Spiced Chocolate Mousse

“French women choose their own indulgences and compensations.  They understand that little things count, both additions and subtractions, and that as an adult everyone is the keeper of her own equilibrium..” From the French Woman’s Manifesto

Spiced Chocolate Mousse (Serves 4)spiced choc mousse

Ingredients:

7 ounces dark chocolate (70% to 80% cacao preferred), chopped

4 eggs, separated, at room temperature

1/3 cup plus 2 tablespoons sugar

½ cup crème fraîche

Zest of 1 orange

Zest of 1 lemon

Pinch of cinnamon

Pinch of freshly ground nutmeg

1 teaspoon pure vanilla extract

Directions:

  1. In a double boiler insert set over barely simmering water, melt the chocolate, stirring until smooth. Remove from the heat and let the chocolate cool slightly. It should feel warm but not hot to the touch.

  2. Meanwhile, place the egg whites and a pinch of sugar in the bowl of a stand mixer and whisk for 2 to 3 minutes on medium-high speed while gradually incorporating half of the sugar. When the egg whites almost form stiff peaks, add the remaining sugar and beat until glossy. Remove the whipped egg whites and place in a large bowl. Clean the mixing bowl and add the crème fraîche, citrus zests, cinnamon, nutmeg, vanilla, and egg yolks and mix for 20 seconds on medium-high speed.  Add the warm chocolate and beat until smooth.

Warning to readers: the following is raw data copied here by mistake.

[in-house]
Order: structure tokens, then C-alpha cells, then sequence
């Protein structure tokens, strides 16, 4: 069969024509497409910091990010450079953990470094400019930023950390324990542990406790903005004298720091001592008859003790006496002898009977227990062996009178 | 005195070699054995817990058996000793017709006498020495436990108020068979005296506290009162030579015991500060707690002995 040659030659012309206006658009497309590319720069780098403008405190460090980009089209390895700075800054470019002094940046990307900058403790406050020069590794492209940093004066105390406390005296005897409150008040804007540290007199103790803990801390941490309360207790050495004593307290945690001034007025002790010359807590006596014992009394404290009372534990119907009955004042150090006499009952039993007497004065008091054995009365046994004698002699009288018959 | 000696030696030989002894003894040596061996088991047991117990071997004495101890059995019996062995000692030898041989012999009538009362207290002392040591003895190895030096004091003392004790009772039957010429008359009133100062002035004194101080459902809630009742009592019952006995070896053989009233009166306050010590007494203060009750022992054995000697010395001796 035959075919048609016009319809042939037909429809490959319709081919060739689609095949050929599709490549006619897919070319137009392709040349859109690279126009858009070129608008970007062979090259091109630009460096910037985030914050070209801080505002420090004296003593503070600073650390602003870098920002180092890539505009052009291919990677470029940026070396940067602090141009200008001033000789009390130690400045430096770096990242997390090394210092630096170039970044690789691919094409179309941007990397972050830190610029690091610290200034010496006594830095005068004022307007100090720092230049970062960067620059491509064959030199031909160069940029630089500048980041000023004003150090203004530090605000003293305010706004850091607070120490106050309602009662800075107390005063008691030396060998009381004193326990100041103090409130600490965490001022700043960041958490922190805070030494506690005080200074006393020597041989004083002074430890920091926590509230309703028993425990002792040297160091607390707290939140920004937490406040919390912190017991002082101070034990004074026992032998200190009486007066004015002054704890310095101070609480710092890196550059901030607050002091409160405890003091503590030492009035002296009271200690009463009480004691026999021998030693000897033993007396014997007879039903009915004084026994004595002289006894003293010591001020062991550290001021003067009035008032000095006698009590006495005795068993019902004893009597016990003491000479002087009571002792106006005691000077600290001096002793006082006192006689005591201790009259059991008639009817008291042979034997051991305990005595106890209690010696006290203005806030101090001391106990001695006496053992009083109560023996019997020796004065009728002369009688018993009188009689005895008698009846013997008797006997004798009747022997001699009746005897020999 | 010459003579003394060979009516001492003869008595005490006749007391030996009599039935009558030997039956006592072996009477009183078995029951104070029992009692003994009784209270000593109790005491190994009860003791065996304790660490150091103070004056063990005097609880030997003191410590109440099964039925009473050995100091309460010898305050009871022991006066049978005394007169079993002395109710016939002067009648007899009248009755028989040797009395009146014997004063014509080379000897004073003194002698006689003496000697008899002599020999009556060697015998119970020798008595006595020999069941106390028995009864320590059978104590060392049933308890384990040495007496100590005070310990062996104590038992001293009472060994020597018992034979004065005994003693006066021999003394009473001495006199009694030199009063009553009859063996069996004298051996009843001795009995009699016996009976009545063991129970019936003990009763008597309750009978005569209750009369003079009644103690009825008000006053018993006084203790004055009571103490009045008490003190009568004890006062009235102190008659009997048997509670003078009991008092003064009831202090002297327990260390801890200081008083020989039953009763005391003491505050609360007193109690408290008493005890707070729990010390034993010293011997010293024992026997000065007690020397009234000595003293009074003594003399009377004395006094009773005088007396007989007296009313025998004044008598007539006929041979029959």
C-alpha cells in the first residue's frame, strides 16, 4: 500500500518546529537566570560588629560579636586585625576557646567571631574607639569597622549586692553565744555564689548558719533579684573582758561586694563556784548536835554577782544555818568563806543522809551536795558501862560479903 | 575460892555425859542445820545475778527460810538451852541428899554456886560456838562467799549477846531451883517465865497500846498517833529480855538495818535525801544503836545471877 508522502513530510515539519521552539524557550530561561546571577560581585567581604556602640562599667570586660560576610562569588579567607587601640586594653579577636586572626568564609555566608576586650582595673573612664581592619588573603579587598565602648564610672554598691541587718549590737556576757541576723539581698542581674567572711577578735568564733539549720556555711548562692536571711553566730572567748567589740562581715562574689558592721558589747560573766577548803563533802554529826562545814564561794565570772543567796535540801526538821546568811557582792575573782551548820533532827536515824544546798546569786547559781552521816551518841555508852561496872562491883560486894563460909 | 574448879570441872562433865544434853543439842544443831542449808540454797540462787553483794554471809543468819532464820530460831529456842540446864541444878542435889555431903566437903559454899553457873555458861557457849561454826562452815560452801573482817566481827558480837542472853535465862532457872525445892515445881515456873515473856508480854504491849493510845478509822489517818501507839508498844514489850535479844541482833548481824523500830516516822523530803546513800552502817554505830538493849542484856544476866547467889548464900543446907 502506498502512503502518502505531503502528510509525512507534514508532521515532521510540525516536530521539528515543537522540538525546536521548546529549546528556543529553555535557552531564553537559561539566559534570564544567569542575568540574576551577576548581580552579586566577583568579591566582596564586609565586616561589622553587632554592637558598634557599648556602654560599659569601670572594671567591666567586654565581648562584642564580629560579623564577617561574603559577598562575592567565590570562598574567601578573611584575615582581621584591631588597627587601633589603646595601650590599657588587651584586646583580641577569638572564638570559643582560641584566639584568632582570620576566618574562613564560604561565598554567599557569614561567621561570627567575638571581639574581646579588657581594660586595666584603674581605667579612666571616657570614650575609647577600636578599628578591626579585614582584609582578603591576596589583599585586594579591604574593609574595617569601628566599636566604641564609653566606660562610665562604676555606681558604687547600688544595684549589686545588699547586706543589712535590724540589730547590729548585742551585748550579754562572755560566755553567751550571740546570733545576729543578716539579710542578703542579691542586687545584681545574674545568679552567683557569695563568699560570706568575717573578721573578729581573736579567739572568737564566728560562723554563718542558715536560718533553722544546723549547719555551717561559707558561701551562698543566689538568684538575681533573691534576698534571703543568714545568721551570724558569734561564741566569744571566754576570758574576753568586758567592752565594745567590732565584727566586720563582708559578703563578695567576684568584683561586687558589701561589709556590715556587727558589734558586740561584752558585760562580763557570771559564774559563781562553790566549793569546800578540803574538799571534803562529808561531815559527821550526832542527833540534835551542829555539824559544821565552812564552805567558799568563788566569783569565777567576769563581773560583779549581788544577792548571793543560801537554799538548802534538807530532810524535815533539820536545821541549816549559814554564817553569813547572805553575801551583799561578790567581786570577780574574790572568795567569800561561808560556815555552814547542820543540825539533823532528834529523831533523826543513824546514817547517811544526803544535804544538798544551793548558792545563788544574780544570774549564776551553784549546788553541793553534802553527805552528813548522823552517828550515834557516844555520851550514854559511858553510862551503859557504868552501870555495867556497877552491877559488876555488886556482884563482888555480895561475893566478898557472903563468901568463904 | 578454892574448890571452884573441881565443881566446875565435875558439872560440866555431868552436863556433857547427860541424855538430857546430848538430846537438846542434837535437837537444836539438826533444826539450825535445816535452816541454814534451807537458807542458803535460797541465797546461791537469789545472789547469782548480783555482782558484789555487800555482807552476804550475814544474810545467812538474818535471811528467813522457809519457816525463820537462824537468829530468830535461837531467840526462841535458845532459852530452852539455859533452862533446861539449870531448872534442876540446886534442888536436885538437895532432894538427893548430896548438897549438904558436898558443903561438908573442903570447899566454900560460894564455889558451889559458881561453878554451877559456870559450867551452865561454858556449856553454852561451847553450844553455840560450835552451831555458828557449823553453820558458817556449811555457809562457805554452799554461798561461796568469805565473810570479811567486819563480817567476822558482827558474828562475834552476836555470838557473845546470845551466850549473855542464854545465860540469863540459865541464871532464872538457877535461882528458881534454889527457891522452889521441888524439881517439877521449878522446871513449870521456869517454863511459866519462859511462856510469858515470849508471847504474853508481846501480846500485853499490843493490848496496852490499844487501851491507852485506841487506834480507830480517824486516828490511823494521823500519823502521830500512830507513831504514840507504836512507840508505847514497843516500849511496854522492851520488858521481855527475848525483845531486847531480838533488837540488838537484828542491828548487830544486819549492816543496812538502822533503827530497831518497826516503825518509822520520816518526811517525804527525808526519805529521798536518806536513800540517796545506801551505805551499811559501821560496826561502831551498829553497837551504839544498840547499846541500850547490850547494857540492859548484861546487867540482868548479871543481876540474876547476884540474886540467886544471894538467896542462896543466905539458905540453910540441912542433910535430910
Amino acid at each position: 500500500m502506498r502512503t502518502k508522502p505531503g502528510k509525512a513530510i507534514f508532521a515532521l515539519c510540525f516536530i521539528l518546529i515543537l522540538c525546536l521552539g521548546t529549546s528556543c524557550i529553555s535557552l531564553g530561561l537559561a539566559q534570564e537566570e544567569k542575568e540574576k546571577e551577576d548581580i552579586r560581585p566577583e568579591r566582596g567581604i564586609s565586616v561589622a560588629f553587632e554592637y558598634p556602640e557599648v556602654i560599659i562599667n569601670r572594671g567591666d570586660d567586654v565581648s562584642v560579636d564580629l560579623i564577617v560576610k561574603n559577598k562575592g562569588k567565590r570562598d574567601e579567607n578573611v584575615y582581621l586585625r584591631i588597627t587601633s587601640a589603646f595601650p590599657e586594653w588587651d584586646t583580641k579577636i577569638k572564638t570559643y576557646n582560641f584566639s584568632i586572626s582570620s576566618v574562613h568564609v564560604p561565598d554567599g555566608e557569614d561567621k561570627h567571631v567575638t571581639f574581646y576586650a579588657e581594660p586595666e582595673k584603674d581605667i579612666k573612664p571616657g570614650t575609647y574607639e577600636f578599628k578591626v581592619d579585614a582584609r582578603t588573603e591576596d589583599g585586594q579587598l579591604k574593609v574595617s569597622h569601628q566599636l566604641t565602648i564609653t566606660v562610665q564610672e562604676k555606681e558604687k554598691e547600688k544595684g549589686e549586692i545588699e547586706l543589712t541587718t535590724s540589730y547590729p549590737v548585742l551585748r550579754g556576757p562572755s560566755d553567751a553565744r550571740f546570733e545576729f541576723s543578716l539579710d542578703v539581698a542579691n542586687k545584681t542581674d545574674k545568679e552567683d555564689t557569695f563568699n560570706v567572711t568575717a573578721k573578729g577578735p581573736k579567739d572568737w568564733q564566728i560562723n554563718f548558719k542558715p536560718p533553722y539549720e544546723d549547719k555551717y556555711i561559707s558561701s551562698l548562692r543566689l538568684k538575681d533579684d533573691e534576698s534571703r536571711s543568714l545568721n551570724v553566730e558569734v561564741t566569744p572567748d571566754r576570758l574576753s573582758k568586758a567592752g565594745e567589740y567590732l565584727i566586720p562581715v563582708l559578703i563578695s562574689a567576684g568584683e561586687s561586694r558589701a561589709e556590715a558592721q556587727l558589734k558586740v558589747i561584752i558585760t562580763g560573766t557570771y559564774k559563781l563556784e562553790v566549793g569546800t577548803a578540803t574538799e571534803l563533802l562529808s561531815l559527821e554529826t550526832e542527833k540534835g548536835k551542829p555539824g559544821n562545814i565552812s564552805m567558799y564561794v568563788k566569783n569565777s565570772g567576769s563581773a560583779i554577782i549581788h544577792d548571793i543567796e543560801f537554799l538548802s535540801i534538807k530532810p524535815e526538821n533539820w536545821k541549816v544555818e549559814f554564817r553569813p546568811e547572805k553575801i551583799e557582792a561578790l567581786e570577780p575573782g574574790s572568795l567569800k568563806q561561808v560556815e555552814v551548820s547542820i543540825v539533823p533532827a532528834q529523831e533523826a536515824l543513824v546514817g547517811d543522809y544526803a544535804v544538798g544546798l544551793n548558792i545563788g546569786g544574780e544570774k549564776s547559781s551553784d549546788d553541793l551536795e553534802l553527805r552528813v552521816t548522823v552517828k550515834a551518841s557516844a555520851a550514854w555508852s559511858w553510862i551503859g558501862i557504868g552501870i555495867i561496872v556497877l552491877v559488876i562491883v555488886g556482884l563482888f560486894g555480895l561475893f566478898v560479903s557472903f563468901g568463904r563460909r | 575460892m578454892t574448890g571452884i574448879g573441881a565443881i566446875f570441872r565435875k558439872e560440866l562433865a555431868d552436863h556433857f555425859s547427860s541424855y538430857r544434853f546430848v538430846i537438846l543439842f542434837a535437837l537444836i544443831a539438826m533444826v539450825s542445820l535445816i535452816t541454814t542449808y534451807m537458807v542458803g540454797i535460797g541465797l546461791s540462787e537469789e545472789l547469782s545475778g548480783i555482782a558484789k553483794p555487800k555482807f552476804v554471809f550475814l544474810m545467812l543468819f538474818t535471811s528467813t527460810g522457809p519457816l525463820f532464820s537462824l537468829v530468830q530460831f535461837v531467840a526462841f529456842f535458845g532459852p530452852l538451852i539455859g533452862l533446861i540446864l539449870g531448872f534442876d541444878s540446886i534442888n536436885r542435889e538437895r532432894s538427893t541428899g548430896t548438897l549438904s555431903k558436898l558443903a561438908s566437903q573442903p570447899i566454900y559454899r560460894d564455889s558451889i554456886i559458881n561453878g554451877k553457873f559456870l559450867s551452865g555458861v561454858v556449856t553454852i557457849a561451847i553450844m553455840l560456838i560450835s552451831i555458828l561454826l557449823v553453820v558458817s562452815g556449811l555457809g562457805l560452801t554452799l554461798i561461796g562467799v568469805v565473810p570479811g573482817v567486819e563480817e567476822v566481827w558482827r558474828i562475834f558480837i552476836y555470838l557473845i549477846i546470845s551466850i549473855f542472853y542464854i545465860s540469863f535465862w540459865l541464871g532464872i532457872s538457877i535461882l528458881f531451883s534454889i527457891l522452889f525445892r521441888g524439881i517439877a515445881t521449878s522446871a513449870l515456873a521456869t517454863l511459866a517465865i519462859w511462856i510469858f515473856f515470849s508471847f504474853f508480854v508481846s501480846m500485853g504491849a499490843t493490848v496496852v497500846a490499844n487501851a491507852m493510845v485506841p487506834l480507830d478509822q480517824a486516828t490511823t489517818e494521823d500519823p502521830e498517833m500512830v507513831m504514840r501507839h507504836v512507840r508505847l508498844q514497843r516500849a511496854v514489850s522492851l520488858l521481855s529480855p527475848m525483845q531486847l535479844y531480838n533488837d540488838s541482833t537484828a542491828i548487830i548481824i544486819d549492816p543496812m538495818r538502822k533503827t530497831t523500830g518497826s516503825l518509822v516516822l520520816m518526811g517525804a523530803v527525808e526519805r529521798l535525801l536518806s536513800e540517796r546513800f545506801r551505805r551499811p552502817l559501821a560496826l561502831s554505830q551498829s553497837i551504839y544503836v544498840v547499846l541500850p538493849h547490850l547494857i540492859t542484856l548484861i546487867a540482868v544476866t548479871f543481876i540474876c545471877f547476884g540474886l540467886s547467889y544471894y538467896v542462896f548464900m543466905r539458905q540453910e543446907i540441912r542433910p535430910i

3. Carefully fold the chocolate mixture into the egg whites and gently mix. Serve, garnished with additional crème fraîche and orange zest, if desired, or refrigerate, covered, until ready to serve. This may be made 1 day in advance (let stand at room temperature 20 minutes before serving if chilled).

Article/Photo Credit:   Mireille Guiliano via France Today

French-Italian Lasagne

I don’t have a cooking gene, but have made over the years, lasagne: an easy, one pan kind of meal.  I hadn’t thought of making it in France though, for some reason, until the other day.  I bought FIORINI brand “Lasagnes aux oeufs” (eggs=19%)which were totally UNlike the American wavy-edged lasagne noodles.  And, there was even a recipe on the back of the box (OK, I admit, this is the real reason I bought it)!

Whoa! I started reading the recipe and it didn’t say to cook the noodles before layering them into the pan – What!? I had to be mis-translating something here, so I then looked at the general cooking directions on the side of the box:

“Ne necessite pas de pre-cuisson” (not necessary to precook)

HUH? I had never made lasagne without first cooking the noodles – so surely, I was not reading the French correctly – but Non, this was correct! I didn’t believe it, but went ahead and layered my UNcooked noodles with my own version of vegetable lasagne, thinking this couldn’t possibly turn out well.

Voila! In 40 minutes, it had finished cooking and was DONE! Now I’m wondering if I really needed to pre-cook American lasagne noodles, or is this a case of cultural cooking differences!?